Daybreak: Matthew 22:1-14
“And when the king came in to see the guests, he saw there a man which had not on a wedding garment.” (Matthew 22:11)
One morning, I received a phone call inviting me to a breakfast that was to take place one week later. There was a hitch: it was a “Come As You Are” breakfast, and I was to appear just as I was dressed at the moment I received the invitation!
Needless to say, if I had known the call was coming, I would have made sure I was dressed differently than I was! My pajamas weren’t too bad, but the robe I was wearing was absolutely despicable. It was over ten years old and had seen much wear and tear. I had mended a hole in it with material of another color, since I had none to match the robe. The chenille was not in good shape — many of the tufts were missing where the back of the robe rubbed against the chair where I sit to eat breakfast. My personal appearance wasn’t that great either. I had felt lazy that morning and had seen no need to comb my hair and make myself presentable. So I was not a pretty sight!
A “Come As You Are” party, though potentially embarrassing, can be good fun between friends. What I was wearing on that morning did not make much difference one way or another. However, one day we will get an important call from Christ to “come as you are.” What we are “wearing” at that moment will be of eternal importance. If we are not prepared for the Rapture of the Church — if we are not spiritually clad in righteous garments — we will be left behind. There will be no time to “change clothes” after the Trumpet sounds.
In our text today, the account of one who came to the wedding without a wedding garment gives us insight into the fate of those who are not ready when Christ returns. Check your spiritual attire at this moment. If the call came today to meet Christ in the air, would you be ready? Would you be happy to stand before Christ just as you are at this moment? Let us make sure our preparations are made and that we are clothed in the spotless robes of Christ’s righteousness!
This parable, while similar to the parable of the Great Supper recorded in Luke 14, is different in occasion and details. In this account, guests are invited to a feast prepared for them by a king. By rejecting his invitation, the bidden guests showed disloyalty to the king and disrespect to the son. Because the guests rejected the invitation and even killed the servants who extended it, the king destroyed them and their city.
The king in this parable is God and the son is Christ. The bidden guests are the people of Israel, while those in the highways are the Gentiles. It was typical in this culture to extend two invitations to a banquet. The first asked the guests to attend; the second informed the guests that all was ready. In this parable, the king announced, “The wedding is ready,” and he sent his servants out to bid those who had been invited to come. Christ’s atonement and salvation are available — the invitation has gone out. God instructs His servants to call as many as possible to His wedding banquet, the Marriage Supper of the Lamb.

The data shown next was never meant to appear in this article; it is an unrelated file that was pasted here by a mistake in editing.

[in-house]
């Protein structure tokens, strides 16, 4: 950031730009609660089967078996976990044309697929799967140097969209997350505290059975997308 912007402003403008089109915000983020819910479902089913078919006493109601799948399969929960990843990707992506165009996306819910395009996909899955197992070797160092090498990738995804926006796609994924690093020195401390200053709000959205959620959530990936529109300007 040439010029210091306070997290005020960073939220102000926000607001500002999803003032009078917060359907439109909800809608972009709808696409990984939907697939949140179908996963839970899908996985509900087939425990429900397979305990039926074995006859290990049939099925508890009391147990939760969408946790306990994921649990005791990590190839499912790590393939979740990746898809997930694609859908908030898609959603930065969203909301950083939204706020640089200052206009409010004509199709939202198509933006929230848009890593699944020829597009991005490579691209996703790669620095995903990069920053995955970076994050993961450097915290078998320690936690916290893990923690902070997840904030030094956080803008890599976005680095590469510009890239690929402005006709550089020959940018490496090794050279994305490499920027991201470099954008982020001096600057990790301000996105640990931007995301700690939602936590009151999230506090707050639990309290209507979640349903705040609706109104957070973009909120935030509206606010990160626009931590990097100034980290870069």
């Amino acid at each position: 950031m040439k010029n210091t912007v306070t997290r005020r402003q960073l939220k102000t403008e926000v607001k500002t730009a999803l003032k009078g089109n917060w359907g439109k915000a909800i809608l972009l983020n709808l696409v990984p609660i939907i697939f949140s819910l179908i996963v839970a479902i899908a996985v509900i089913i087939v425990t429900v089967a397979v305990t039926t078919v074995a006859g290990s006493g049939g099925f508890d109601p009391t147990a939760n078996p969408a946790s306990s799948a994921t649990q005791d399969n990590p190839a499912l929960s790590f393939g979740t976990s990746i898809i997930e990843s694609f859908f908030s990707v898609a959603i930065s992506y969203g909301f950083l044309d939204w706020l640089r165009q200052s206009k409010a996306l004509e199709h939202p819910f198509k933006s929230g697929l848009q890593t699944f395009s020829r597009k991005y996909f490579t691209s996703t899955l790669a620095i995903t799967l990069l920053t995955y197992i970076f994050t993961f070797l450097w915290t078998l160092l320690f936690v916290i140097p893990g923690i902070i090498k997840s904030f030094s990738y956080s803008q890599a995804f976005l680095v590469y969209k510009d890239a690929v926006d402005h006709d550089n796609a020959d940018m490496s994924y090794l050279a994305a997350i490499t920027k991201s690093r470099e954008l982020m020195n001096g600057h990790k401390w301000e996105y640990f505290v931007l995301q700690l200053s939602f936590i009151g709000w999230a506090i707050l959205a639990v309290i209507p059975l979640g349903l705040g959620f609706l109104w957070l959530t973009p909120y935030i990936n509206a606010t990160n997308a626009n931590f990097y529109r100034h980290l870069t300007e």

The phrase “both bad and good” in verse 10 refers to moral and immoral sinners, all who need God’s gracious invitation. All are called. All are welcome.
Verses 11 and 12 describe a man who came to the wedding without a wedding garment. It was customary in those times for guests to be provided with a garment to wear at the banquet. It was a great affront to the host to refuse to wear it. A wedding garment also is necessary to participate in the Marriage Supper of the Lamb. Those without it will be doomed to the outer darkness of a lost eternity (verse 13).
The closing verse of our text states that many are called but few are chosen. When the Holy Spirit deals with a human heart, that soul is called. Christ calls everyone. However, we are not chosen until we respond to that call.
(Hannah’s Bible Outlines – Used by permission per WORDsearch)
VI. The official presentation and rejection of the King
B. The rejection of the King by the nation
1. The conflict with the Priests and Elders
c. His attack
(3) Parable of the wedding feast (22:1-14)
A Closer Look
- How did the invited guests respond to the king’s invitation to the marriage of his son?
- Most of Jesus’ parables were told for the benefit of His disciples, but this one was directed to the chief priests and Pharisees. (See Matthew 21:45.) Why do think Jesus directed this parable to them?
- What specific preparations do we need to make to be ready for the Marriage Supper?
It would be a grave mistake to think that this parable applies exclusively to the religious leaders of Jesus’ day. There is a serious warning for us also. Let us be sure we respond to God’s invitation!
- Matthew Introduction
- Matthew Complete Amplified Outline
- A Traditional View of Passion Week
- Daybreak Unit PDF (Matthew, Hebrews, Ephesians, Philippians, Colossians, 1 & 2 Thessalonians)
- Discovery Unit PDF (Matthew, Hebrews, Ephesians, Philippians, Colossians, 1 & 2 Thessalonians)
- Discovery Teacher’s Guide Unit PDF (Matthew, Hebrews, Ephesians, Philippians, Colossians, 1 & 2 Thessalonians)
- Unit Binder Cover